User:Enakshi Sharma/sandbox

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Critical Abstractions of Tagore’s Crisis of Civilization and Gandhi’s Hind Swaraj

Abstract: This paper looks into two essential texts produced by two very important philosophers and thinkers - one by Gandhi, another by Tagore. Gandhi’s Hind Swaraj records his observations on Modern Civilization and his very profound critique of the notion of modernity. On the other hand is Tagore’s Crisis of Civilization, where he debates the future of the colonized, and expresses his dismal at the way India has progressed. Much is common to both, yet their varied social contexts led them to have different approaches to how this modernity was to be achieved. The debates between the two essentially centered on the freedom struggle and India’s stance towards the West; towards Britain as the colonial power. They point towards a complicated engagement with the West, its position in the world, its relationship to India and the influences that it had in India.

What is civilisation?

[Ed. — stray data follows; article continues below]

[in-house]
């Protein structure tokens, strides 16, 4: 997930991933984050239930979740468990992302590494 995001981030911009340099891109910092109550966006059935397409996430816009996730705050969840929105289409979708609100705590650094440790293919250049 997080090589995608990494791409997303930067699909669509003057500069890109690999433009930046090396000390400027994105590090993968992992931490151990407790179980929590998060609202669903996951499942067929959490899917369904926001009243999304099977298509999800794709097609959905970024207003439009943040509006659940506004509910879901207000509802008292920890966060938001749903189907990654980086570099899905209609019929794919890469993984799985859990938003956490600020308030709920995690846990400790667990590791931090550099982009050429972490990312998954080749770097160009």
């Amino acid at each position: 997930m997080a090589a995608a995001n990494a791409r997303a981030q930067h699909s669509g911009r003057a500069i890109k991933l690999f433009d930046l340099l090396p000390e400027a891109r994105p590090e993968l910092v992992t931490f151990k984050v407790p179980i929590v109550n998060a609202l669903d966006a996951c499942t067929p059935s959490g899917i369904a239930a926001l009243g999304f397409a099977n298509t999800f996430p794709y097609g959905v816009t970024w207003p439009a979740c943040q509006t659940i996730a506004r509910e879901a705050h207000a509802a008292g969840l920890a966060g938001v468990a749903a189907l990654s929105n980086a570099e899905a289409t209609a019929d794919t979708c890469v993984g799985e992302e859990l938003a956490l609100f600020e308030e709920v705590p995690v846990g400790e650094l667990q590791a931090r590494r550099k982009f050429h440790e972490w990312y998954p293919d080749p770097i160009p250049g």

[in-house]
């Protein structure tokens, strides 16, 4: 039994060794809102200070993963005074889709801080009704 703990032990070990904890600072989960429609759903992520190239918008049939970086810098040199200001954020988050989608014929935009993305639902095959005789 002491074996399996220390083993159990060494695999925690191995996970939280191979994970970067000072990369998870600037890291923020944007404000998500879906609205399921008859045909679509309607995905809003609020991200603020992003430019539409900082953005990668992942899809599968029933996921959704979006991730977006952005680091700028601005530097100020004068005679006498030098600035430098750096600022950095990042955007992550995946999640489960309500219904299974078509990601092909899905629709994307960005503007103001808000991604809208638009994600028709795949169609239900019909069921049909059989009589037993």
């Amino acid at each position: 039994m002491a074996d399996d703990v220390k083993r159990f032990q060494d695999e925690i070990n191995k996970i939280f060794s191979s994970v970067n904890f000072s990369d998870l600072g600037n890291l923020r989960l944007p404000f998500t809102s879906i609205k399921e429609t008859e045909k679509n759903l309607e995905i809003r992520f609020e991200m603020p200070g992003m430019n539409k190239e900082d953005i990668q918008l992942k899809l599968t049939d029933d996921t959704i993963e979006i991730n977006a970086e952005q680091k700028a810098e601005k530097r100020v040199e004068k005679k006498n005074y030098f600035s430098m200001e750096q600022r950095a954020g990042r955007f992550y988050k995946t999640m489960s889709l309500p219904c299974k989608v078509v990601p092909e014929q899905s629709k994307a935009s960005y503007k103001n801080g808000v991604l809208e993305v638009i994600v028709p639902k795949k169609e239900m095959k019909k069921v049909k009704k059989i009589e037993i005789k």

After initially holding the English concept of ‘civilization’ in high esteem as representing ‘proper conduct’, Tagore refers to a painful feeling of disillusion’, when he realizes that India has been exploited and cheated. Western civilization was already largely synonymous with modern, industrial civilization. To this extent Hind Swaraj too can be read as a critique of the West. Gandhi did not blame the British, but rather modern civilization itself. He echoed – ‘ The English have not taken India; we have given it to them. They are not in India use of their strength, but because we keep them. (p 38) An intellectual people drifting into the disorder of barbarism Tagore contrasts the efforts of Russia to fight disease and illiteracy with the approach in India: “when I look about my own country and see a very highly evolved and intellectual people drifting into the disorder of barbarism, I cannot help contrasting the two systems of governments, one based on co-operation, the other on exploitation, which have made such contrary conditions possible.” Gandhi too linked an intellectual group and accused them of cruelty. In Hind Swaraj, Gandhi criticized of the "parasitic" professionals who staff modern society, particularly doctors, engineers, lawyers, and the like. He gave it as his opinion that sometimes "quacks are better than highly qualified doctors"; as for doctors trained in modern, allopathic medicine, Gandhi observed that "for the sake of a mistaken care of the human body, they kill annually thousands of animals. (pg 59) The social fabric is being rent to shreds Tagore’s references to Iran and Afghanistan appear odd today as countries which “were marching ahead, while India, smothered under the dead weight of British administration, lay static in her utter helplessness. Another great and ancient civilization for whose recent tragic history the British cannot disclaim responsibility, is China.” Of course, it is India and China which are now considered to be among the economic superpowers while the recent histories of Iran and Afghanistan are less fortunate. “If in its place [the British] have established, with baton in hand, a reign of ‘law and order’, in other words a policeman’s rule, such mockery of civilization can claim no respect from us. It is the mission of civilization to bring unity among people and establish peace and harmony. But in unfortunate India the social fabric is being rent into shreds by unseemly outbursts of hooliganism daily growing in intensity, right under the very aegis of ‘law and order’.” Perhaps this image is now more closely associated with countries such as Iran, Iraq and Afghanistan. Perhaps that dawn will come from this horizon, from the East Tagore notes that he has been fortunate to meet “really large-hearted Englishmen”, particularly referring to C F Andrews, considering them to be “friends of the whole human race”. However, he is concerned about what kind of India would be left after the British granted it independence. “When the stream of their centuries’ administration runs dry at last, what a waste of mud and filth they will leave behind them!” Nonetheless, he looks forward to a period “after the cataclysm is over and the atmosphere rendered clean with the spirit of service and sacrifice. Perhaps that dawn will come from this horizon, from the East where the sun rises.” From references earlier in the speech, he may have had Japan in mind. However, the economic crisis appears to have affected Asia far less than it has Western countries. Tagore’s closing remark seems from the perspective of 2011 to be remarkably prescient: “Today we witness the perils which attend on the insolence of might; one day shall be borne out the full truth of what the sages have proclaimed: ‘By unrighteousness, man prospers, gains what appears desirable, conquers enemies, but perishes at the root.’” 70 years on, as people in various countries have come together with the help of social media to demand collectively a more honest and less brutal regime, and as the economies of countries once referred to as “Third World” prepare to overtake those of their former rulers, Tagore seems to have been proved right.